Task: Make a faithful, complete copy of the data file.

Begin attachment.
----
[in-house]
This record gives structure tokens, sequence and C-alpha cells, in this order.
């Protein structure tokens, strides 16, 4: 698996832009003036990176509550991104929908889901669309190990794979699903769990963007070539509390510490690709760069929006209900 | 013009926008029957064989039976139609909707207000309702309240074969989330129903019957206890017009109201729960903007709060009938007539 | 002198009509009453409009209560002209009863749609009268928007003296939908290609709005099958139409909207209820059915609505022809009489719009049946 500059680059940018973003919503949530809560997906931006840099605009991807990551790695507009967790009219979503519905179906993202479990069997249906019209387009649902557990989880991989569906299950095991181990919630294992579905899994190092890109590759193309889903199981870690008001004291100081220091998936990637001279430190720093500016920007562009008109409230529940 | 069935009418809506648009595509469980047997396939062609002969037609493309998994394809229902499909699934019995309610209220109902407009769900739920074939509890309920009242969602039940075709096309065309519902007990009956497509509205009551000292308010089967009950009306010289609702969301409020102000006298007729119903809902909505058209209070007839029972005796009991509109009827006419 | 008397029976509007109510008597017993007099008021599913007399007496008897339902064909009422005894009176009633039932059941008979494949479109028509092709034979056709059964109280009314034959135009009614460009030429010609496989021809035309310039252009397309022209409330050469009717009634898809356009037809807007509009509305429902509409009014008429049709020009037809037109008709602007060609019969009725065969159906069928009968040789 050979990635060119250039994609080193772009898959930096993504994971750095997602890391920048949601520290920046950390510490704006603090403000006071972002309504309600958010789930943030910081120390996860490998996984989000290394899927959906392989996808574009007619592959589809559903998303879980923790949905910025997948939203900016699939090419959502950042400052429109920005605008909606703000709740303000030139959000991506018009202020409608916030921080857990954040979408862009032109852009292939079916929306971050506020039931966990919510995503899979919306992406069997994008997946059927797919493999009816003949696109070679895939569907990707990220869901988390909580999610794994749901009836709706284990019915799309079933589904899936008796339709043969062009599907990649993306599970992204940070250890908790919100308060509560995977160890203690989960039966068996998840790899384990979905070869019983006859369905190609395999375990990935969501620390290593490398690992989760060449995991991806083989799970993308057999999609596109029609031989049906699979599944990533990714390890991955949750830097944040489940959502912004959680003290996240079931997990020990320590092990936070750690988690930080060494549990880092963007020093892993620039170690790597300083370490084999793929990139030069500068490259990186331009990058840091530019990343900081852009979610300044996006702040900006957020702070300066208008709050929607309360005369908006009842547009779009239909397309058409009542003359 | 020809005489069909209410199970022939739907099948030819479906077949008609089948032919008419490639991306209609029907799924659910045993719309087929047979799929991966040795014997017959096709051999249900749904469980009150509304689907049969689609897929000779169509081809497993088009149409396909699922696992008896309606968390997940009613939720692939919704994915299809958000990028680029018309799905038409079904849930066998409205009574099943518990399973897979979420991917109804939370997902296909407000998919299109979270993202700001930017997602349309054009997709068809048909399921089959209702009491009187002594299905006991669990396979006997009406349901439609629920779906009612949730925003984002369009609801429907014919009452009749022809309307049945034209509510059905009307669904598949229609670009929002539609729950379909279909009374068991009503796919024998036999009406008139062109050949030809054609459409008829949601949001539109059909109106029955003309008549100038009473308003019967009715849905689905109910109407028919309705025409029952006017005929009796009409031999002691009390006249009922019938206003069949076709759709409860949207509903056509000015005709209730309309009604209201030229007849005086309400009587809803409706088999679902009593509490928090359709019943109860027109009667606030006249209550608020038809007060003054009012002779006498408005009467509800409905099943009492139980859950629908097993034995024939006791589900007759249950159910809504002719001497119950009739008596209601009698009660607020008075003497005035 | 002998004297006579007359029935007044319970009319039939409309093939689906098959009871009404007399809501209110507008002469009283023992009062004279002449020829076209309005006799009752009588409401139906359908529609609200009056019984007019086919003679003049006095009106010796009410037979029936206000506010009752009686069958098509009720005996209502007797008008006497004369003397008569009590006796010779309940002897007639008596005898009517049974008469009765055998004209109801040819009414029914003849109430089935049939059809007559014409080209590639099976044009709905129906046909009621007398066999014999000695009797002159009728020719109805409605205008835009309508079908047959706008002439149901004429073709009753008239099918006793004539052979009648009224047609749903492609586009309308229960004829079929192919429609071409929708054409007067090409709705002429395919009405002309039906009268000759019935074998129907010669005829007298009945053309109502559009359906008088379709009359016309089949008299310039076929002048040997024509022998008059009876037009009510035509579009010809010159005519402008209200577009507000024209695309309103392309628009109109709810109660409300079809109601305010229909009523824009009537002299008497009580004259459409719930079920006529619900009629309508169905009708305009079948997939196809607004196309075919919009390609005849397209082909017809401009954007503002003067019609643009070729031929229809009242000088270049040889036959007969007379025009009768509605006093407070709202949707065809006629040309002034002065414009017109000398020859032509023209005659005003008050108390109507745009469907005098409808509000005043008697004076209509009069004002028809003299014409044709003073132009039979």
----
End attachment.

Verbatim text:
[in-house]
This record gives structure tokens, sequence and C-alpha cells, in this order.
């Protein structure tokens, strides 16, 4: 698996832009003036990176509550991104929908889901669309190990794979699903769990963007070539509390510490690709760069929006209900 | 013009926008029957064989039976139609909707207000309702309240074969989330129903019957206890017009109201729960903007709060009938007539 | 002198009509009453409009209560002209009863749609009268928007003296939908290609709005099958139409909207209820059915609505022809009489719009049946 500059680059940018973003919503949530809560997906931006840099605009991807990551790695507009967790009219979503519905179906993202479990069997249906019209387009649902557990989880991989569906299950095991181990919630294992579905899994190092890109590759193309889903199981870690008001004291100081220091998936990637001279430190720093500016920007562009008109409230529940 | 069935009418809506648009595509469980047997396939062609002969037609493309998994394809229902499909699934019995309610209220109902407009769900739920074939509890309920009242969602039940075709096309065309519902007990009956497509509205009551000292308010089967009950009306010289609702969301409020102000006298007729119903809902909505058209209070007839029972005796009991509109009827006419 | 008397029976509007109510008597017993007099008021599913007399007496008897339902064909009422005894009176009633039932059941008979494949479109028509092709034979056709059964109280009314034959135009009614460009030429010609496989021809035309310039252009397309022209409330050469009717009634898809356009037809807007509009509305429902509409009014008429049709020009037809037109008709602007060609019969009725065969159906069928009968040789 050979990635060119250039994609080193772009898959930096993504994971750095997602890391920048949601520290920046950390510490704006603090403000006071972002309504309600958010789930943030910081120390996860490998996984989000290394899927959906392989996808574009007619592959589809559903998303879980923790949905910025997948939203900016699939090419959502950042400052429109920005605008909606703000709740303000030139959000991506018009202020409608916030921080857990954040979408862009032109852009292939079916929306971050506020039931966990919510995503899979919306992406069997994008997946059927797919493999009816003949696109070679895939569907990707990220869901988390909580999610794994749901009836709706284990019915799309079933589904899936008796339709043969062009599907990649993306599970992204940070250890908790919100308060509560995977160890203690989960039966068996998840790899384990979905070869019983006859369905190609395999375990990935969501620390290593490398690992989760060449995991991806083989799970993308057999999609596109029609031989049906699979599944990533990714390890991955949750830097944040489940959502912004959680003290996240079931997990020990320590092990936070750690988690930080060494549990880092963007020093892993620039170690790597300083370490084999793929990139030069500068490259990186331009990058840091530019990343900081852009979610300044996006702040900006957020702070300066208008709050929607309360005369908006009842547009779009239909397309058409009542003359 | 020809005489069909209410199970022939739907099948030819479906077949008609089948032919008419490639991306209609029907799924659910045993719309087929047979799929991966040795014997017959096709051999249900749904469980009150509304689907049969689609897929000779169509081809497993088009149409396909699922696992008896309606968390997940009613939720692939919704994915299809958000990028680029018309799905038409079904849930066998409205009574099943518990399973897979979420991917109804939370997902296909407000998919299109979270993202700001930017997602349309054009997709068809048909399921089959209702009491009187002594299905006991669990396979006997009406349901439609629920779906009612949730925003984002369009609801429907014919009452009749022809309307049945034209509510059905009307669904598949229609670009929002539609729950379909279909009374068991009503796919024998036999009406008139062109050949030809054609459409008829949601949001539109059909109106029955003309008549100038009473308003019967009715849905689905109910109407028919309705025409029952006017005929009796009409031999002691009390006249009922019938206003069949076709759709409860949207509903056509000015005709209730309309009604209201030229007849005086309400009587809803409706088999679902009593509490928090359709019943109860027109009667606030006249209550608020038809007060003054009012002779006498408005009467509800409905099943009492139980859950629908097993034995024939006791589900007759249950159910809504002719001497119950009739008596209601009698009660607020008075003497005035 | 002998004297006579007359029935007044319970009319039939409309093939689906098959009871009404007399809501209110507008002469009283023992009062004279002449020829076209309005006799009752009588409401139906359908529609609200009056019984007019086919003679003049006095009106010796009410037979029936206000506010009752009686069958098509009720005996209502007797008008006497004369003397008569009590006796010779309940002897007639008596005898009517049974008469009765055998004209109801040819009414029914003849109430089935049939059809007559014409080209590639099976044009709905129906046909009621007398066999014999000695009797002159009728020719109805409605205008835009309508079908047959706008002439149901004429073709009753008239099918006793004539052979009648009224047609749903492609586009309308229960004829079929192919429609071409929708054409007067090409709705002429395919009405002309039906009268000759019935074998129907010669005829007298009945053309109502559009359906008088379709009359016309089949008299310039076929002048040997024509022998008059009876037009009510035509579009010809010159005519402008209200577009507000024209695309309103392309628009109109709810109660409300079809109601305010229909009523824009009537002299008497009580004259459409719930079920006529619900009629309508169905009708305009079948997939196809607004196309075919919009390609005849397209082909017809401009954007503002003067019609643009070729031929229809009242000088270049040889036959007969007379025009009768509605006093407070709202949707065809006629040309002034002065414009017109000398020859032509023209005659005003008050108390109507745009469907005098409808509000005043008697004076209509009069004002028809003299014409044709003073132009039979």